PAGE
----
If you wish to look for a (graduate) job, an internship, or a side job in the Netherlands, there are a number of things you should know.
Dutch health insurance is mandatory
Through the link below, you can find for more information on health insurance in the Netherlands.
Whether or not you need a permit to work in the Netherlands depends on your nationality.
Citizens of Austria, Belgium, Bulgaria, Cyprus, the Czech Republic, Denmark, Estonia, Germany, Hungary, Finland, France, Greece, Ireland, Iceland, Italy, Japan, Latvia, Liechtenstein, Lithuania, Luxembourg, Malta, Norway, Poland, Portugal, Romania, Slovakia, Slovenia, Spain, Sweden, Switzerland and the United Kingdom do not need a work permit and there are no restrictions on the number of hours you can work.
Citizens of other countries do need a work permit (the permit is free of charge) and there are rules and regulations depending on whether you’re working during your studies or after you’ve graduated.
If you wish to work in the Netherlands, you will need a Citizen Service Number (burgerservicenummer, BSN). A BSN is a personal tax and social security number. Every person living in the Netherlands must have one. You will automatically receive a BSN when you register with the municipality. There is no way to receive a BSN without registering with the municipality.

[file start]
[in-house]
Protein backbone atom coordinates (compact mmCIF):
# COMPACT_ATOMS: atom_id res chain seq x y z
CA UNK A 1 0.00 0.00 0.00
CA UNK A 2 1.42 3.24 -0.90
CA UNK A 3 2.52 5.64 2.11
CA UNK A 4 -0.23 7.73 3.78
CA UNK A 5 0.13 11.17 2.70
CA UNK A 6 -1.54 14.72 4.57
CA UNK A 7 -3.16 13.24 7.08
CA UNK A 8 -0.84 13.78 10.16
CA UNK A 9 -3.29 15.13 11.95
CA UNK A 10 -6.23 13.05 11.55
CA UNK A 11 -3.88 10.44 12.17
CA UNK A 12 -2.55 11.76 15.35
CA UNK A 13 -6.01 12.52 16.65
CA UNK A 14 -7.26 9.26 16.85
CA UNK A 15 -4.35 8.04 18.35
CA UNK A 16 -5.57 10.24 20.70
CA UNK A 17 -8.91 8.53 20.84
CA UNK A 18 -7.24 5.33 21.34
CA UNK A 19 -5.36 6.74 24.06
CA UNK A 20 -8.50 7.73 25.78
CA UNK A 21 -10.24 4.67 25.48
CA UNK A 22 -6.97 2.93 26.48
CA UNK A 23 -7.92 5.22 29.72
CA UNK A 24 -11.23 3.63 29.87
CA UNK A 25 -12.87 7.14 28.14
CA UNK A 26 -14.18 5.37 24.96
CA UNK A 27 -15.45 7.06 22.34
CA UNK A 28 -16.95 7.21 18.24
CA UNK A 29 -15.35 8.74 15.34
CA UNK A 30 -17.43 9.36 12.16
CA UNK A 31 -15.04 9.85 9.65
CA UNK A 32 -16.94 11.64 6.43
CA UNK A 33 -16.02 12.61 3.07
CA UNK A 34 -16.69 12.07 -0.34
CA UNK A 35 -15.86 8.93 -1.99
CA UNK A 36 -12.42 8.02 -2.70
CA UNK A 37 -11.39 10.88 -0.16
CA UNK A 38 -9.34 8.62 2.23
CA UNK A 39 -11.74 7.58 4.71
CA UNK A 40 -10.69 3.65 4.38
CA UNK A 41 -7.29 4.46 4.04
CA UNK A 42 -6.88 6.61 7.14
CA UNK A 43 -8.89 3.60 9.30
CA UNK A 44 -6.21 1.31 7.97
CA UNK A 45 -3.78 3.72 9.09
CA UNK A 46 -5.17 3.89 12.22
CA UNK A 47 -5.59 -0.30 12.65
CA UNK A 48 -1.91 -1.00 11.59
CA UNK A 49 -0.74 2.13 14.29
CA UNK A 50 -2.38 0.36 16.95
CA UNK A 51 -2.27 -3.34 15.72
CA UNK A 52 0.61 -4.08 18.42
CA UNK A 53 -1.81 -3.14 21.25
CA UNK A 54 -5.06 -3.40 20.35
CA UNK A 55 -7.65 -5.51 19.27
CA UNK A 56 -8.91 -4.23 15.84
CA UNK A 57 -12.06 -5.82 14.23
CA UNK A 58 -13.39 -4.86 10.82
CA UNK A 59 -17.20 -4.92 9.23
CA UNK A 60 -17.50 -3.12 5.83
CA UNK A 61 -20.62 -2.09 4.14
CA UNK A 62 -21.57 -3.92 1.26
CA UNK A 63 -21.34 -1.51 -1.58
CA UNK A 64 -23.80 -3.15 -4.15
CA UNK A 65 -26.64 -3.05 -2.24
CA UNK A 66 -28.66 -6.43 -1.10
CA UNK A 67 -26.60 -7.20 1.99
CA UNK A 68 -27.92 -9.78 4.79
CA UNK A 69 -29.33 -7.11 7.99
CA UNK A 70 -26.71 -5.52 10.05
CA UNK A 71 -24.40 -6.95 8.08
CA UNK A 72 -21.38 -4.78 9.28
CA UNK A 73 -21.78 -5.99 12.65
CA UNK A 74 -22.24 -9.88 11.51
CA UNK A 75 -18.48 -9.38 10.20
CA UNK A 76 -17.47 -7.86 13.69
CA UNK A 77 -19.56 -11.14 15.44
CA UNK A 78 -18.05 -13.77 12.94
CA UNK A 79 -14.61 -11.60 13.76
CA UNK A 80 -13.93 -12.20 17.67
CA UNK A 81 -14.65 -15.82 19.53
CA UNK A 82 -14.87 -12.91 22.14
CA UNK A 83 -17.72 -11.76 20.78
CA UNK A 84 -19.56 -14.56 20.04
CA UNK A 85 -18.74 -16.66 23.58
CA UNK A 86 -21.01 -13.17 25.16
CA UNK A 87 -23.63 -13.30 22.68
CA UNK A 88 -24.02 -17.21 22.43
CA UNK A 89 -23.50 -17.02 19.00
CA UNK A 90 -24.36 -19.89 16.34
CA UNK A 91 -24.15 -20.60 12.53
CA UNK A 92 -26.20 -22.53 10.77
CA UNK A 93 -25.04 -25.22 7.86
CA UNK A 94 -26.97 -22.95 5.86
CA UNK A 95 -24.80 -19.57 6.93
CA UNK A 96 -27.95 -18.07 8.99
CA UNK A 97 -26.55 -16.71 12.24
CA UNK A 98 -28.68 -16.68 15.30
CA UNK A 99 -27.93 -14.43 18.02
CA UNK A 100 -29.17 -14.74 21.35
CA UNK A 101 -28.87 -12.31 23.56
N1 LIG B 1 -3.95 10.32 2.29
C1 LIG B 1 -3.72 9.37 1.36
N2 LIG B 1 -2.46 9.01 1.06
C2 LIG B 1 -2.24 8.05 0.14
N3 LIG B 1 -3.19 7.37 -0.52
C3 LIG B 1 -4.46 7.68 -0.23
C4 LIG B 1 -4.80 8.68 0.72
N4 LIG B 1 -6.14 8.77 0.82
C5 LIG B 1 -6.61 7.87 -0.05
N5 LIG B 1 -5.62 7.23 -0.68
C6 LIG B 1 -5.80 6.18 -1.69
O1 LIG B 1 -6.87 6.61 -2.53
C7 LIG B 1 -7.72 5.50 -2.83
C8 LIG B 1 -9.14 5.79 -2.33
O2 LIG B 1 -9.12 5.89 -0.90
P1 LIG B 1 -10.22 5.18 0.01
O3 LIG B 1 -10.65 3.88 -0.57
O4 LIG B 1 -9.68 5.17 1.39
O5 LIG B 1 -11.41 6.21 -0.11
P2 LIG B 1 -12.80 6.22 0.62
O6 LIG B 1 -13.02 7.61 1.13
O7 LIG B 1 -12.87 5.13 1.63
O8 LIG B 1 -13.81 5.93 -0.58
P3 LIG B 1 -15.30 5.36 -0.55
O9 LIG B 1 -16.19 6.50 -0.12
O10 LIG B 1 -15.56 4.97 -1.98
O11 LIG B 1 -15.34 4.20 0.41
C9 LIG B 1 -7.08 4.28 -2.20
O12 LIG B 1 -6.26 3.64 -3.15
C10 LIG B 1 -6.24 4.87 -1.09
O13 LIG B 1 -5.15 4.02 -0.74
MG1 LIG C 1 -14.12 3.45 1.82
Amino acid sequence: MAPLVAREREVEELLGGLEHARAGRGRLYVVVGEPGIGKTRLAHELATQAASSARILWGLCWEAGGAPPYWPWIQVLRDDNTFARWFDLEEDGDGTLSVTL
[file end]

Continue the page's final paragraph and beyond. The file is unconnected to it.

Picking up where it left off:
There are about 3,000 international companies in the Amsterdam region. The top industries in the Amsterdam region for internationals are ICT, Finances, Business, Creative industry, but also life sciences and agri-food.
The UvA Student Careers Centre supports UvA students in shaping their future with advice for finding a relevant internship and/or a graduate job. For related side jobs, internships and temporary job services you can follow the links below. These services are open to all UvA students of all degree programmes.
For students from non-EU/EEA countries, there are strict rules for working in the Netherlands during your studies.